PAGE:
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HV Battery almost dead -How to charge?

Discussion in 'Gen II Prius Technical Discussion' started by MR.K, Sep 9, 2008.

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  1. MR.K

    MR.K New Member

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    I have a 05 rebuilder ..The H/V battery is at one pink bar ..I need to charge it...I have access to a 225 volt 1 amp DC charger ...a couple of hours would probably do it ....what is the easiest way to access the HV battery...other than to take it out ...This would be a similar problem to running out of gas then driving to the gas station on the battery ,only to run the HV batt dead trying to restart......thanks all.................
  2. miscrms

    miscrms Plug Envious Member

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    If you have access to one, the safest way by far is to swap it into working Prius. One pink bar should still be enough to start the ICE and recharge. Manual charging is possible, but dangerous and problematic. If you go that route, be very conservative with how long you try to charge it. I wouldn't go anywhere near full charge. There are several stories out there of people charging too long or forgetting the charger and destroying their packs (and in at least one case part of their car). At 1 bar the battery is till at about 40% SOC. Completely full is 80%. Normally its maintained by the ECU at 60% so to get 20% of 6.5Ah in at 1A would only be about 1.3 hours in theory. If you are trying to just maintain charge for long term storage, I'd maybe give it an hour every few months. The challenge will be that the Battery ECU will not recognize the charge you add while the car is powered down (or the battery is out of the car.) Plus voltage is not a very good indicator of SOC. So in a lot of ways you are charging blind.

    Rob
  3. David Beale

    David Beale Senior Member

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    One pink bar is plenty to run the car. Just get the car started. If you start trying to charge the traction battery you will likely do more harm than good. Even no bars is fine. Don't leave the car in neutral, the engine won't charge the traction battery in that state. With the car in park just let the car run for 5-10 min. The battery should charge automatically as long as the engine runs.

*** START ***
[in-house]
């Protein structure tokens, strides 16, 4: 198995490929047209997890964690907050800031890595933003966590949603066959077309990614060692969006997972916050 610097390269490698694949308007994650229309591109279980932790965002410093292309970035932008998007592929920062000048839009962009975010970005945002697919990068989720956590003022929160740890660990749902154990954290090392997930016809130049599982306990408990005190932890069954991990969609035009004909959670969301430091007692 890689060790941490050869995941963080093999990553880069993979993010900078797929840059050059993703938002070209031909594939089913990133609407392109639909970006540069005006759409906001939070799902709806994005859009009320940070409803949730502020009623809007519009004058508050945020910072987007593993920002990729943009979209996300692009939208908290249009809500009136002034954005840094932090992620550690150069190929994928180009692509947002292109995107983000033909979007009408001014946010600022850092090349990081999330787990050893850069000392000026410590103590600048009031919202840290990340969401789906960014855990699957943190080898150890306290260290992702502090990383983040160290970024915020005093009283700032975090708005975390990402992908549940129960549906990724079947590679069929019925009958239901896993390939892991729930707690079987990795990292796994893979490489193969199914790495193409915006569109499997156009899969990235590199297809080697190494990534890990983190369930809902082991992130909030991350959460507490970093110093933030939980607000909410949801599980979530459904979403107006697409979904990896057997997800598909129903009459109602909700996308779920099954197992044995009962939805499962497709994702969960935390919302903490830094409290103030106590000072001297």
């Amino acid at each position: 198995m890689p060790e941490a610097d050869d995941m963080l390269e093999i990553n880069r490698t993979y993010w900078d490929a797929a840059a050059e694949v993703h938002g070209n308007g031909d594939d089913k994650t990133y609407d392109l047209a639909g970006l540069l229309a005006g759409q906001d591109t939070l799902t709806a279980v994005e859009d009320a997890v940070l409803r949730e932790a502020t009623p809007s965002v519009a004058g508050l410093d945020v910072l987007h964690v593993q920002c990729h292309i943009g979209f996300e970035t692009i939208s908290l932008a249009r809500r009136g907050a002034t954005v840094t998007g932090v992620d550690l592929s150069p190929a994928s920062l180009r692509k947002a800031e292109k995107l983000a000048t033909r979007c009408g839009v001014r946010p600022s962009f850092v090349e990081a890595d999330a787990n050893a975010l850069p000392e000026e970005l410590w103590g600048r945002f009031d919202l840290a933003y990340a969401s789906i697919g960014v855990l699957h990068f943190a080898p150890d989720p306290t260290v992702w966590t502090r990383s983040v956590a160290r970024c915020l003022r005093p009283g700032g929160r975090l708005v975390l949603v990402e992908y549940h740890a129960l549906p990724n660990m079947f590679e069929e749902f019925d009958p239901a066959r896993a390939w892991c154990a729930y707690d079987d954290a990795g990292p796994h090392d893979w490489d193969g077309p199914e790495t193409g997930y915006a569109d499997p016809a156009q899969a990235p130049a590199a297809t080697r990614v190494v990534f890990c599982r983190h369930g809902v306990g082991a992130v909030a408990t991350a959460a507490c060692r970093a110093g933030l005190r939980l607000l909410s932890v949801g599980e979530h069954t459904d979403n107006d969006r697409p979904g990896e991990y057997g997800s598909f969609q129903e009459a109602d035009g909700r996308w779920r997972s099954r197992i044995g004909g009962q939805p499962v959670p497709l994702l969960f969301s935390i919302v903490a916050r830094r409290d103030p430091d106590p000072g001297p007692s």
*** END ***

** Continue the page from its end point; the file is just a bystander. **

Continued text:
To access the HV battery to use that 225V 1 amp charger you would have to take the battery box apart. There is a disconnect relay -inside- the battery box that disconnects -both- sides of the battery from the rest of the car. It's open when the power is off.

    The Toyota charger uses a special plug that activates the internal relay. If you download the schematics from Toyota (daily fee of $10 or $50 for the month) you -might- be able to figure out how to wire a connector up, but good luck getting the connector.

    As I said, best way is to get the engine running. Let the car charge itself.
  4. SageBrush

    SageBrush Senior Member

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    I hope your car is not exactly equivalent to running the battery down completely. That case can damage Prius electronics, and if I remember right, always requires a visit to the dealer to reset an ECU or two.
  5. MR.K

    MR.K New Member

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    So if you swap the H/V battery out ,would the lack of voltage be like a dead batt?
  6. miscrms

    miscrms Plug Envious Member

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    I'm not sure I understand the question, but here's how I understand things. The 12V battery is used to "start" the car, booting up the computers and getting everything ready to go. The HV battery is then used to actually start the ICE. If the HV battery is too weak, the ICE will not start and errors will be thrown. Then you're kind of stuck, because you need the ICE running to charge the HV battery. If the HV battery is showing one bar on the dash display it should have enough power to start the engine though.

    What I don't know is if the battery controller is telling you the truth. If a battery had one bar when the car was put out of commission, and then it sat for a long time slowly bleeding off charge, the Battery controller may still think it has one bar even though it could be a lot less. The battery controller SOC determination works by measuring how much current goes in and out of the battery, not by measuring pack voltage. When the battery controller is off, it obviously has no idea that the battery is discharging. I know the controller has a recalibration routine that kicks in at 242V on the high end to account for drift. I'm not sure if there is a similar thing that happens at some low voltage limit.

    Rob
  7. statultra

    statultra uber-Senior Member

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    1 pink bar will get it started
  8. richard schumacher

    richard schumacher shortbus driver

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    Turn it ON ("Ready"). Put it in "P"ark. Let it run for a half-hour. If it won't go to "Ready" or if you don't see more bars in the first few minutes turn it OFF and tow it (flatbed or four-wheel dolly) to a dealer. You can easily kill yourself or destroy the battery while trying to charge it with anything other than Toyota's charger.
  9. Patrick Wong

    Patrick Wong DIY Enthusiast

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    If the traction battery SOC really is at one pink bar, then you should be able to start the Prius (if all other damage was repaired.) Then let it sit READY for a period of time as Richard indicated.